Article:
PC gaming not dead: CyberPowerPC, Digital Storm release new desktops for gamers

Summary:CyberPowerPC thinks small with its LAN III mini-systems, while the Digital Storm Hailstorm II is an old-fashioned monster tower.

cyberpowerpc-LAN-III-Xtreme-gaming-desktop-pc

Everyone likes to announce the death of PC gaming, whether due to consoles like the Xbox 360 or PlayStation 3 or to mobile gaming or to whatever will come next. While the market for high-end systems designed to play the latest games has definitely been declining for some time, it remains a niche that supports a range of companies and products.

Just this week, two of those companies have announced new desktops for those who still prefer to game on a PC than on a console (or smartphone or tablet). CyberPowerPC hopes to capitalize on the improved components that can be squeezed into small-form-factor PCs with the launch of its new LAN III series, which comprises four tiny desktops.

Least impressive is the Mini-A, which is built around an AMD A4-5300 processor with HD7480D graphics, but starts at just $439. It also fits 4GB of RAM and 500GB hard drive into a sleek Fractal Design design. The $695 Mini-I sticks with integrated graphics, but this time as part of its Intel i7-3770K CPU; it also uses a BitFenix Prodigy chassis with a carrying handle.

For $100 more, the Mini LAN III Xtreme (pictured above) comes with an Nvidia GeForce GTX 650 discrete graphics card, though the Intel processor is a Core i5-3570K, rather than a Core i7. You also get 8GB of RAM and a 1TB hard drive in the same case as the Mini-I. Finally, the LAN III Commander edition bumps the processor up to a Core i7-3820 and the graphics card to a GeForce GTX 670 and replaces the hard drive with a 128GB solid state drive. It comes in a less-portable Cooler Master HAF-XB chassis, and is priced from a not-so-small $1,395.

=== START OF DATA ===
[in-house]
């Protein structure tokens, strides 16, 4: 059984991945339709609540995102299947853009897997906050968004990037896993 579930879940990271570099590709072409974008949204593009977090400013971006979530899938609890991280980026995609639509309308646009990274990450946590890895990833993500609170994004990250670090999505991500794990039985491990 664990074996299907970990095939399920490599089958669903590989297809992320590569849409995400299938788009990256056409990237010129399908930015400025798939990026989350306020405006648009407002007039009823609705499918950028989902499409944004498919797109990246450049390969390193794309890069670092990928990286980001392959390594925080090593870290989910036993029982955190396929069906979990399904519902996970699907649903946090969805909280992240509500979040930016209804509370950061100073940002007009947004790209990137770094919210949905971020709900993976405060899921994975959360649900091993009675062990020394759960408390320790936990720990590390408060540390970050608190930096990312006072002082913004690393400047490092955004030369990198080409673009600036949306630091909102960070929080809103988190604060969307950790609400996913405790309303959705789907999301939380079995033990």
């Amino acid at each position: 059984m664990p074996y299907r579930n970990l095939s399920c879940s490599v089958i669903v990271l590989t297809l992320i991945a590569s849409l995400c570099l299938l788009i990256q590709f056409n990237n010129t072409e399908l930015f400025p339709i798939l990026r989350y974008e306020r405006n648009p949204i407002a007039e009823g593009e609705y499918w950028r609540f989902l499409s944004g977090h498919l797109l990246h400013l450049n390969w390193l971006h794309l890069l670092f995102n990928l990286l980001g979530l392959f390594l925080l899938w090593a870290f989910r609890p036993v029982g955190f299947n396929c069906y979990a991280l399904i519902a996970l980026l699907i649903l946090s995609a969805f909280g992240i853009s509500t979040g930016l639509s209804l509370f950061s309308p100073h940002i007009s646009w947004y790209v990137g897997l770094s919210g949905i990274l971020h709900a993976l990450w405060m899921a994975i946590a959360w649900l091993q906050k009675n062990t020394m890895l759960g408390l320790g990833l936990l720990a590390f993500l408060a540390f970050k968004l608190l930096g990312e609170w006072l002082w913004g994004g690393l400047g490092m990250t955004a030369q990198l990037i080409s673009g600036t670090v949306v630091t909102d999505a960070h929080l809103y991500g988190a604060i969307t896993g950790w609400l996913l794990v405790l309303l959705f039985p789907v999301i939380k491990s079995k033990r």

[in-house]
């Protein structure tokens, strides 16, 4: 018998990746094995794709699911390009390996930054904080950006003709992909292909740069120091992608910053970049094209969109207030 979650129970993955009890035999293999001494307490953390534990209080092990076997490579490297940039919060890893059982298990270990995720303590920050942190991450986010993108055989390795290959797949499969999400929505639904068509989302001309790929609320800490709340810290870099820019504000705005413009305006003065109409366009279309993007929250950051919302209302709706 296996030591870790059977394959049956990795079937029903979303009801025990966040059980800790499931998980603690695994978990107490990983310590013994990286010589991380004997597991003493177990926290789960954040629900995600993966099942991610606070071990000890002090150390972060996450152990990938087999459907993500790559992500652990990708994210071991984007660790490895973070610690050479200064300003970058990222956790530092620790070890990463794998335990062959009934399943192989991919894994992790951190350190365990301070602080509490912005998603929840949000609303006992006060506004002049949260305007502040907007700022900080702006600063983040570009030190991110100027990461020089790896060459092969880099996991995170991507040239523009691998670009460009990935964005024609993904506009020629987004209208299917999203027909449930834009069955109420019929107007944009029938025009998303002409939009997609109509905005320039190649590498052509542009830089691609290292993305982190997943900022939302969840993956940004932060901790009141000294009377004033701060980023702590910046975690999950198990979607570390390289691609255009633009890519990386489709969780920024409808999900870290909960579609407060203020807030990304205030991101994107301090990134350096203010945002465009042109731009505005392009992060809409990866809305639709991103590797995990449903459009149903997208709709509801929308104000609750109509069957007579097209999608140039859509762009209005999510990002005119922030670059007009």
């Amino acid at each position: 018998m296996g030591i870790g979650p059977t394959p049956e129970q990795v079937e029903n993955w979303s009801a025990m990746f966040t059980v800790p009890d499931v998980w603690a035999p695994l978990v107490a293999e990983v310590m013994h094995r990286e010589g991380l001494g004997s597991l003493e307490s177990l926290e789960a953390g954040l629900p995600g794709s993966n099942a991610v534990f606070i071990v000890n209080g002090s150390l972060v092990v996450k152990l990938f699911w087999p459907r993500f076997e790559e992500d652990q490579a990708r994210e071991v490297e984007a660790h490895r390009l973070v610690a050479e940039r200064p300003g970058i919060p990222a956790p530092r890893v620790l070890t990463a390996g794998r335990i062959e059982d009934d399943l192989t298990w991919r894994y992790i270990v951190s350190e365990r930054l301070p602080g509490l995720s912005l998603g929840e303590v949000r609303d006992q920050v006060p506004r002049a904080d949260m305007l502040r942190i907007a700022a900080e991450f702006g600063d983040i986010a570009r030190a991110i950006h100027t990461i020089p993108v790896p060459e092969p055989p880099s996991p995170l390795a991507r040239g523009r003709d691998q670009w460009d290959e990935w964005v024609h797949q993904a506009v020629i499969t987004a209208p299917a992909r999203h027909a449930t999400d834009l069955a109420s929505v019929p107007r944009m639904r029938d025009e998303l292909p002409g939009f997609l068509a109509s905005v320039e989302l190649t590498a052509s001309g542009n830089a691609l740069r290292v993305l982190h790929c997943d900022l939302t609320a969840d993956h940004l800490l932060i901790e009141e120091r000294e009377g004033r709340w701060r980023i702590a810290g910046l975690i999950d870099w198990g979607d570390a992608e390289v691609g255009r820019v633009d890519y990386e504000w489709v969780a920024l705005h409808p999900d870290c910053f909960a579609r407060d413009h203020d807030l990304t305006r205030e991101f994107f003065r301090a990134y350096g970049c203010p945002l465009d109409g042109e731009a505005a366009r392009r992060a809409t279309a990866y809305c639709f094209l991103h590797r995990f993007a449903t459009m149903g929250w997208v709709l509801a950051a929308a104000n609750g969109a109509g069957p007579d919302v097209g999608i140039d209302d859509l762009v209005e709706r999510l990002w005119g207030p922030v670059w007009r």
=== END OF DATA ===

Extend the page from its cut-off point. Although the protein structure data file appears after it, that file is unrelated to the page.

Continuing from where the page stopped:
About twice that amount will get you the lowest-priced configuration of Digital Storm's new Hailstorm II desktop, which looks the part of a traditional gaming PC with its liquid cooling and massive Corsair Obsidian Series 900D case. The Hailstorm's cooling options border on the insane, with space for up to 15 fans or four radiators, and the Corsair chassis offers room for up to 10 expansion slots, nine SSD or hard drives, and four optical drives.

Starting at $2,762 (yes, you read that right), the Hailstorm II at that price includes a Core i7-3770K, 16GB of RAM, GeForce GTX 680 graphics, 120GB SSD, 1TB hard drive, and Blu-ray drive. For about $80 more, you can jump to a Core i7-3930K CPU, 240GB SSD, and the new Nvidia GeForce Titan graphics card . The $5,967 configuration bumps you to a Core i7-3970X Extreme Edition, faster RAM, a pair of Titans in SLI mode, and "custom exotic" liquid cooling. Even deeper pockets can add a third Titan in 3-Way SLI (with a larger 1,200-watt power supply) for a hefty $8,085.  

Do any of these gaming PCs look enticing to you? Or are you among those who think gaming systems like these are dead? Let us know in the Talkback section below.

[Via HotHardware, Digital Storm]

Topics: PCs

About

Sean Portnoy started his tech writing career at ZDNet nearly a decade ago. He then spent several years as an editor at Computer Shopper magazine, most recently serving as online executive editor. He received a B.A. from Brown University and an M.A. from the University of Southern California.

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